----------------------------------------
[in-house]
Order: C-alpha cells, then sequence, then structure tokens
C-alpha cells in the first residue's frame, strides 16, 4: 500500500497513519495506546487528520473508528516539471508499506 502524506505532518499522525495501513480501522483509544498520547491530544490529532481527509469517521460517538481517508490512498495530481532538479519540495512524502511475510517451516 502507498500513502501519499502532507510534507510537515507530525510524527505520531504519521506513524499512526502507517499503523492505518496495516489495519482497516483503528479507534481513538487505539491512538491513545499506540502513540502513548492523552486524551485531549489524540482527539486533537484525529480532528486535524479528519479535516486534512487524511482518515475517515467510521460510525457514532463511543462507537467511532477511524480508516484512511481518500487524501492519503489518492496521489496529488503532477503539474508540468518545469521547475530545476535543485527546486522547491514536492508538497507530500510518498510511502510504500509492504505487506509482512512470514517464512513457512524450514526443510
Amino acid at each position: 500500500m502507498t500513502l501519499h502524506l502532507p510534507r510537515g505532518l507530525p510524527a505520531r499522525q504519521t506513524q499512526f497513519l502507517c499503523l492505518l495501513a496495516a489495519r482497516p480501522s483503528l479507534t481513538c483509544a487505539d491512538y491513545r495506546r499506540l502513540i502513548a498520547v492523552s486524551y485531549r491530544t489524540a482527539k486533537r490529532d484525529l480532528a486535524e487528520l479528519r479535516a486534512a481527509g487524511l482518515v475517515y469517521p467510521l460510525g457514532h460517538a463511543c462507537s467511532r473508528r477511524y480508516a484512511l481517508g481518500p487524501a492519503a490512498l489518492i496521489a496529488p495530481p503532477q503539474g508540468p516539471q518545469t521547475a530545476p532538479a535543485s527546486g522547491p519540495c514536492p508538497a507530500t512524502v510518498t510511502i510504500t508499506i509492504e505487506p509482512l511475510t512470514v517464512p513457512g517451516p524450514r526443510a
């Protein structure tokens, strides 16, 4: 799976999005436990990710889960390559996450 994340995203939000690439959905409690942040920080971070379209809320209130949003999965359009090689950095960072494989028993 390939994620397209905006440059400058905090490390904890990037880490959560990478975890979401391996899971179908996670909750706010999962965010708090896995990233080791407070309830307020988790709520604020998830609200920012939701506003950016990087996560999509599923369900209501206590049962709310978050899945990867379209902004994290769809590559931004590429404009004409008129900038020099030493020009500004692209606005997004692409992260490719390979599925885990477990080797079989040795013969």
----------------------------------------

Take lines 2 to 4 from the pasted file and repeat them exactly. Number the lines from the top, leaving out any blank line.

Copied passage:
Order: C-alpha cells, then sequence, then structure tokens
C-alpha cells in the first residue's frame, strides 16, 4: 500500500497513519495506546487528520473508528516539471508499506 502524506505532518499522525495501513480501522483509544498520547491530544490529532481527509469517521460517538481517508490512498495530481532538479519540495512524502511475510517451516 502507498500513502501519499502532507510534507510537515507530525510524527505520531504519521506513524499512526502507517499503523492505518496495516489495519482497516483503528479507534481513538487505539491512538491513545499506540502513540502513548492523552486524551485531549489524540482527539486533537484525529480532528486535524479528519479535516486534512487524511482518515475517515467510521460510525457514532463511543462507537467511532477511524480508516484512511481518500487524501492519503489518492496521489496529488503532477503539474508540468518545469521547475530545476535543485527546486522547491514536492508538497507530500510518498510511502510504500509492504505487506509482512512470514517464512513457512524450514526443510
Amino acid at each position: 500500500m502507498t500513502l501519499h502524506l502532507p510534507r510537515g505532518l507530525p510524527a505520531r499522525q504519521t506513524q499512526f497513519l502507517c499503523l492505518l495501513a496495516a489495519r482497516p480501522s483503528l479507534t481513538c483509544a487505539d491512538y491513545r495506546r499506540l502513540i502513548a498520547v492523552s486524551y485531549r491530544t489524540a482527539k486533537r490529532d484525529l480532528a486535524e487528520l479528519r479535516a486534512a481527509g487524511l482518515v475517515y469517521p467510521l460510525g457514532h460517538a463511543c462507537s467511532r473508528r477511524y480508516a484512511l481517508g481518500p487524501a492519503a490512498l489518492i496521489a496529488p495530481p503532477q503539474g508540468p516539471q518545469t521547475a530545476p532538479a535543485s527546486g522547491p519540495c514536492p508538497a507530500t512524502v510518498t510511502i510504500t508499506i509492504e505487506p509482512l511475510t512470514v517464512p513457512g517451516p524450514r526443510a